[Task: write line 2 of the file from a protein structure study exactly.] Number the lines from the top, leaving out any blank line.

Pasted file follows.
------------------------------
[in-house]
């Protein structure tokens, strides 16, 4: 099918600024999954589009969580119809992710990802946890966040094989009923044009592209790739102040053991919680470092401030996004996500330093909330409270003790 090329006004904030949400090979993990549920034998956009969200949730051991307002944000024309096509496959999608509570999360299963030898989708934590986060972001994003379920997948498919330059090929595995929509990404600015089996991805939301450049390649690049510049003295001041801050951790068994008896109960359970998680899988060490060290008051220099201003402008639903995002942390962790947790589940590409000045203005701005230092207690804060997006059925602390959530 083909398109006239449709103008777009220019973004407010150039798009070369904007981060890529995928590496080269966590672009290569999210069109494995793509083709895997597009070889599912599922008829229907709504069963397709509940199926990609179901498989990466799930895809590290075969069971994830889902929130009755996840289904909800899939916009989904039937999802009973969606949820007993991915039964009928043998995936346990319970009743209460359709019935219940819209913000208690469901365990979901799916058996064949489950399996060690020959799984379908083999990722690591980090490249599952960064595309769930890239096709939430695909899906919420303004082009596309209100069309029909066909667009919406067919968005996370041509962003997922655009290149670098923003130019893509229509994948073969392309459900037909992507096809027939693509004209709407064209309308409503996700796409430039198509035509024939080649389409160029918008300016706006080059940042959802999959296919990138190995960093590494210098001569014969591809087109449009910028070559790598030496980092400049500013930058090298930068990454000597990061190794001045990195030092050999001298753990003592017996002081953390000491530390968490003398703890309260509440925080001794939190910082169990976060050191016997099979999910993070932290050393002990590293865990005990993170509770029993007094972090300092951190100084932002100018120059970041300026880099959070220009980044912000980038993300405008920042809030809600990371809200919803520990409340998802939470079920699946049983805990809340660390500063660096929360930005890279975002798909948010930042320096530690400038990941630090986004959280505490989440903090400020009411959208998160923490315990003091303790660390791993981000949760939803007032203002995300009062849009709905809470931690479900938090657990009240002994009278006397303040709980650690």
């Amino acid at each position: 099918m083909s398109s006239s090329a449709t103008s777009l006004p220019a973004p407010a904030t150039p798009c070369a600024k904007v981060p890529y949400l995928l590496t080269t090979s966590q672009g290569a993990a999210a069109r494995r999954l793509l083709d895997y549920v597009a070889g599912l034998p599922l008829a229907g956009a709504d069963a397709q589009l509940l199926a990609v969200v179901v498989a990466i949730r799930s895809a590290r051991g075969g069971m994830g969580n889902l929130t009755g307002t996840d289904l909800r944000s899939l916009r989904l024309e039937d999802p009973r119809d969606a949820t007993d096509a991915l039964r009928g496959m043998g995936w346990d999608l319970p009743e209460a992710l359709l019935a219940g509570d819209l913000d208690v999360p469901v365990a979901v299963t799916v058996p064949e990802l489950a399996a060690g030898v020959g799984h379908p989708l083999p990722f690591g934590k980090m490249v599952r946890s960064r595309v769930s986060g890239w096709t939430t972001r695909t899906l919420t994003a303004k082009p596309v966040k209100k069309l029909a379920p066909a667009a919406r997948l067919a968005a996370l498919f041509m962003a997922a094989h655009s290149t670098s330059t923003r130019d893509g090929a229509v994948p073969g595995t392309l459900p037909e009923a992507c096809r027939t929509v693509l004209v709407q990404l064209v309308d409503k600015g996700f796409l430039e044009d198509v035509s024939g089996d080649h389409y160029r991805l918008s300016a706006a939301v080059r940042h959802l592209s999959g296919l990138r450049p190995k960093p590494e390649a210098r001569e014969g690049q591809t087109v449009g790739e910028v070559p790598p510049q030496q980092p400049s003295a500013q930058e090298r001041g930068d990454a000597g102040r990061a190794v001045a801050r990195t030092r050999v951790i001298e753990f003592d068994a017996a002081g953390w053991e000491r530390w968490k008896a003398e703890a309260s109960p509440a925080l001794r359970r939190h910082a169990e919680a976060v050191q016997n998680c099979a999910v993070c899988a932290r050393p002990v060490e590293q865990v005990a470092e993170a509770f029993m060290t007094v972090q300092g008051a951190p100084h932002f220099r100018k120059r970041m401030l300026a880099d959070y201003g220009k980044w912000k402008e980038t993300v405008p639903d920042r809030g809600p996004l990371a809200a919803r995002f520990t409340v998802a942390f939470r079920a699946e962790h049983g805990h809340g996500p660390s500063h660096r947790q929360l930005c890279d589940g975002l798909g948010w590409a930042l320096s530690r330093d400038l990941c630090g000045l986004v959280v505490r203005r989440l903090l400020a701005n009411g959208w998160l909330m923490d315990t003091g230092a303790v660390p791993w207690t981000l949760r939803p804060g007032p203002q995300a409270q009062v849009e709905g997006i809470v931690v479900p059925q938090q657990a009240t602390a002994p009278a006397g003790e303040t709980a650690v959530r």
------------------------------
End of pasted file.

């Protein structure tokens, strides 16, 4: 099918600024999954589009969580119809992710990802946890966040094989009923044009592209790739102040053991919680470092401030996004996500330093909330409270003790 090329006004904030949400090979993990549920034998956009969200949730051991307002944000024309096509496959999608509570999360299963030898989708934590986060972001994003379920997948498919330059090929595995929509990404600015089996991805939301450049390649690049510049003295001041801050951790068994008896109960359970998680899988060490060290008051220099201003402008639903995002942390962790947790589940590409000045203005701005230092207690804060997006059925602390959530 083909398109006239449709103008777009220019973004407010150039798009070369904007981060890529995928590496080269966590672009290569999210069109494995793509083709895997597009070889599912599922008829229907709504069963397709509940199926990609179901498989990466799930895809590290075969069971994830889902929130009755996840289904909800899939916009989904039937999802009973969606949820007993991915039964009928043998995936346990319970009743209460359709019935219940819209913000208690469901365990979901799916058996064949489950399996060690020959799984379908083999990722690591980090490249599952960064595309769930890239096709939430695909899906919420303004082009596309209100069309029909066909667009919406067919968005996370041509962003997922655009290149670098923003130019893509229509994948073969392309459900037909992507096809027939693509004209709407064209309308409503996700796409430039198509035509024939080649389409160029918008300016706006080059940042959802999959296919990138190995960093590494210098001569014969591809087109449009910028070559790598030496980092400049500013930058090298930068990454000597990061190794001045990195030092050999001298753990003592017996002081953390000491530390968490003398703890309260509440925080001794939190910082169990976060050191016997099979999910993070932290050393002990590293865990005990993170509770029993007094972090300092951190100084932002100018120059970041300026880099959070220009980044912000980038993300405008920042809030809600990371809200919803520990409340998802939470079920699946049983805990809340660390500063660096929360930005890279975002798909948010930042320096530690400038990941630090986004959280505490989440903090400020009411959208998160923490315990003091303790660390791993981000949760939803007032203002995300009062849009709905809470931690479900938090657990009240002994009278006397303040709980650690």